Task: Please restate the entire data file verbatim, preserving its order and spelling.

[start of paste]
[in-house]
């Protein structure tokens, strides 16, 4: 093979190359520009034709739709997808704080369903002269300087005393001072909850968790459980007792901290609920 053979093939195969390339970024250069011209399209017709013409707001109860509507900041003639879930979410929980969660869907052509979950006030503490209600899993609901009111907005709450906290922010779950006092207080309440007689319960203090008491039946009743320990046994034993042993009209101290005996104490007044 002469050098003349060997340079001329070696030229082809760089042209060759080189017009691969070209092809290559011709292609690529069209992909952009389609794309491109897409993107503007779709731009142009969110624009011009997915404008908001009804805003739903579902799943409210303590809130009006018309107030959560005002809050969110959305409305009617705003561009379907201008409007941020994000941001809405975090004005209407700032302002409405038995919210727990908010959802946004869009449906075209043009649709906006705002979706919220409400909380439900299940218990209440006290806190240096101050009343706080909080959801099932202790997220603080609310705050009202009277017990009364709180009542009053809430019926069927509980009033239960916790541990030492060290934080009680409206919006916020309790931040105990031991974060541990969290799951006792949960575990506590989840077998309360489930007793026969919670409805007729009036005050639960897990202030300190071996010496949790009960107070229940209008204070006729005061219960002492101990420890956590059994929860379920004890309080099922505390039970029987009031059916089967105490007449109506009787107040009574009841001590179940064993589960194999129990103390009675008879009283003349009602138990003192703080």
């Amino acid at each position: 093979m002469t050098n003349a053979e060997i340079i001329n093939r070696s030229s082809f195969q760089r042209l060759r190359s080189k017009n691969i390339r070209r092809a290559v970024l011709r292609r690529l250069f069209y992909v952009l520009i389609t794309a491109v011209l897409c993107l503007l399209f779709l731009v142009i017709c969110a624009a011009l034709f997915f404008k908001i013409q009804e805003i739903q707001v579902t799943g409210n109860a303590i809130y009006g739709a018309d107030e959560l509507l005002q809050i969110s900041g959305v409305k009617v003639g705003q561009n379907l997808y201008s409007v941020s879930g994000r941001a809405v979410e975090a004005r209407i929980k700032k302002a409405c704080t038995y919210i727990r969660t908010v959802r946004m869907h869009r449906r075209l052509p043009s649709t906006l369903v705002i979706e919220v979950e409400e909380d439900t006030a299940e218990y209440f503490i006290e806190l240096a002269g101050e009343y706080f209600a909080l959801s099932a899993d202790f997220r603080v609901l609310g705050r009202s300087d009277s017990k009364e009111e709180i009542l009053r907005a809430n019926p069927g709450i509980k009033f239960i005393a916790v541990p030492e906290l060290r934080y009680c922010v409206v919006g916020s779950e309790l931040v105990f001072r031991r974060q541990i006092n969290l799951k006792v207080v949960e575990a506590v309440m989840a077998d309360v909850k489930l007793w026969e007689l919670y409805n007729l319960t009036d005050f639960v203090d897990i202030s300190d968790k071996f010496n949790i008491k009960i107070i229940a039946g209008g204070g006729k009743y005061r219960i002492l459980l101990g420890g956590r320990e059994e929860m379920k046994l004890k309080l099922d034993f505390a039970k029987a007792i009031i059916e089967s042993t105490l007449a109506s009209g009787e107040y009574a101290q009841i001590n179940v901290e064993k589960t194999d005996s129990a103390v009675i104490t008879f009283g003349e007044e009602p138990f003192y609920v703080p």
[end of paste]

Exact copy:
[in-house]
């Protein structure tokens, strides 16, 4: 093979190359520009034709739709997808704080369903002269300087005393001072909850968790459980007792901290609920 053979093939195969390339970024250069011209399209017709013409707001109860509507900041003639879930979410929980969660869907052509979950006030503490209600899993609901009111907005709450906290922010779950006092207080309440007689319960203090008491039946009743320990046994034993042993009209101290005996104490007044 002469050098003349060997340079001329070696030229082809760089042209060759080189017009691969070209092809290559011709292609690529069209992909952009389609794309491109897409993107503007779709731009142009969110624009011009997915404008908001009804805003739903579902799943409210303590809130009006018309107030959560005002809050969110959305409305009617705003561009379907201008409007941020994000941001809405975090004005209407700032302002409405038995919210727990908010959802946004869009449906075209043009649709906006705002979706919220409400909380439900299940218990209440006290806190240096101050009343706080909080959801099932202790997220603080609310705050009202009277017990009364709180009542009053809430019926069927509980009033239960916790541990030492060290934080009680409206919006916020309790931040105990031991974060541990969290799951006792949960575990506590989840077998309360489930007793026969919670409805007729009036005050639960897990202030300190071996010496949790009960107070229940209008204070006729005061219960002492101990420890956590059994929860379920004890309080099922505390039970029987009031059916089967105490007449109506009787107040009574009841001590179940064993589960194999129990103390009675008879009283003349009602138990003192703080």
């Amino acid at each position: 093979m002469t050098n003349a053979e060997i340079i001329n093939r070696s030229s082809f195969q760089r042209l060759r190359s080189k017009n691969i390339r070209r092809a290559v970024l011709r292609r690529l250069f069209y992909v952009l520009i389609t794309a491109v011209l897409c993107l503007l399209f779709l731009v142009i017709c969110a624009a011009l034709f997915f404008k908001i013409q009804e805003i739903q707001v579902t799943g409210n109860a303590i809130y009006g739709a018309d107030e959560l509507l005002q809050i969110s900041g959305v409305k009617v003639g705003q561009n379907l997808y201008s409007v941020s879930g994000r941001a809405v979410e975090a004005r209407i929980k700032k302002a409405c704080t038995y919210i727990r969660t908010v959802r946004m869907h869009r449906r075209l052509p043009s649709t906006l369903v705002i979706e919220v979950e409400e909380d439900t006030a299940e218990y209440f503490i006290e806190l240096a002269g101050e009343y706080f209600a909080l959801s099932a899993d202790f997220r603080v609901l609310g705050r009202s300087d009277s017990k009364e009111e709180i009542l009053r907005a809430n019926p069927g709450i509980k009033f239960i005393a916790v541990p030492e906290l060290r934080y009680c922010v409206v919006g916020s779950e309790l931040v105990f001072r031991r974060q541990i006092n969290l799951k006792v207080v949960e575990a506590v309440m989840a077998d309360v909850k489930l007793w026969e007689l919670y409805n007729l319960t009036d005050f639960v203090d897990i202030s300190d968790k071996f010496n949790i008491k009960i107070i229940a039946g209008g204070g006729k009743y005061r219960i002492l459980l101990g420890g956590r320990e059994e929860m379920k046994l004890k309080l099922d034993f505390a039970k029987a007792i009031i059916e089967s042993t105490l007449a109506s009209g009787e107040y009574a101290q009841i001590n179940v901290e064993k589960t194999d005996s129990a103390v009675i104490t008879f009283g003349e007044e009602p138990f003192y609920v703080p």